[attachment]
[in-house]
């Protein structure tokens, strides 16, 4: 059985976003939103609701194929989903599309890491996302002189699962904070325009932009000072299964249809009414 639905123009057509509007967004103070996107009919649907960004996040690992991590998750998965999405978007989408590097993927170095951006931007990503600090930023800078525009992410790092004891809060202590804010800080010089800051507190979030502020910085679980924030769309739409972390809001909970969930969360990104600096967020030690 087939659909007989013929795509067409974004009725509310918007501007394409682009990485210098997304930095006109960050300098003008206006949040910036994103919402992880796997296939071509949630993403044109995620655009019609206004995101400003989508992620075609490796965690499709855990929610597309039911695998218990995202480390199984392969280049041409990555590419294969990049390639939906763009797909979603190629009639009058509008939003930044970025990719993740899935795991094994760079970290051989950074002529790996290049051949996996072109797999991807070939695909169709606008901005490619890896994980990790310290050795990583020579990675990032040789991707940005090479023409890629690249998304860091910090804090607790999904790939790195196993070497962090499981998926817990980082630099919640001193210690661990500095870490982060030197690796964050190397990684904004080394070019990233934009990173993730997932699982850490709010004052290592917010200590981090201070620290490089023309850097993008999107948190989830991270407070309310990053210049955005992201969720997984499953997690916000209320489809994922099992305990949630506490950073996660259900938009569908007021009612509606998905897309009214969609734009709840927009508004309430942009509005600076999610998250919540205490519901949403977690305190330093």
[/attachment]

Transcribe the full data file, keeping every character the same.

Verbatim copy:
[in-house]
């Protein structure tokens, strides 16, 4: 059985976003939103609701194929989903599309890491996302002189699962904070325009932009000072299964249809009414 639905123009057509509007967004103070996107009919649907960004996040690992991590998750998965999405978007989408590097993927170095951006931007990503600090930023800078525009992410790092004891809060202590804010800080010089800051507190979030502020910085679980924030769309739409972390809001909970969930969360990104600096967020030690 087939659909007989013929795509067409974004009725509310918007501007394409682009990485210098997304930095006109960050300098003008206006949040910036994103919402992880796997296939071509949630993403044109995620655009019609206004995101400003989508992620075609490796965690499709855990929610597309039911695998218990995202480390199984392969280049041409990555590419294969990049390639939906763009797909979603190629009639009058509008939003930044970025990719993740899935795991094994760079970290051989950074002529790996290049051949996996072109797999991807070939695909169709606008901005490619890896994980990790310290050795990583020579990675990032040789991707940005090479023409890629690249998304860091910090804090607790999904790939790195196993070497962090499981998926817990980082630099919640001193210690661990500095870490982060030197690796964050190397990684904004080394070019990233934009990173993730997932699982850490709010004052290592917010200590981090201070620290490089023309850097993008999107948190989830991270407070309310990053210049955005992201969720997984499953997690916000209320489809994922099992305990949630506490950073996660259900938009569908007021009612509606998905897309009214969609734009709840927009508004309430942009509005600076999610998250919540205490519901949403977690305190330093």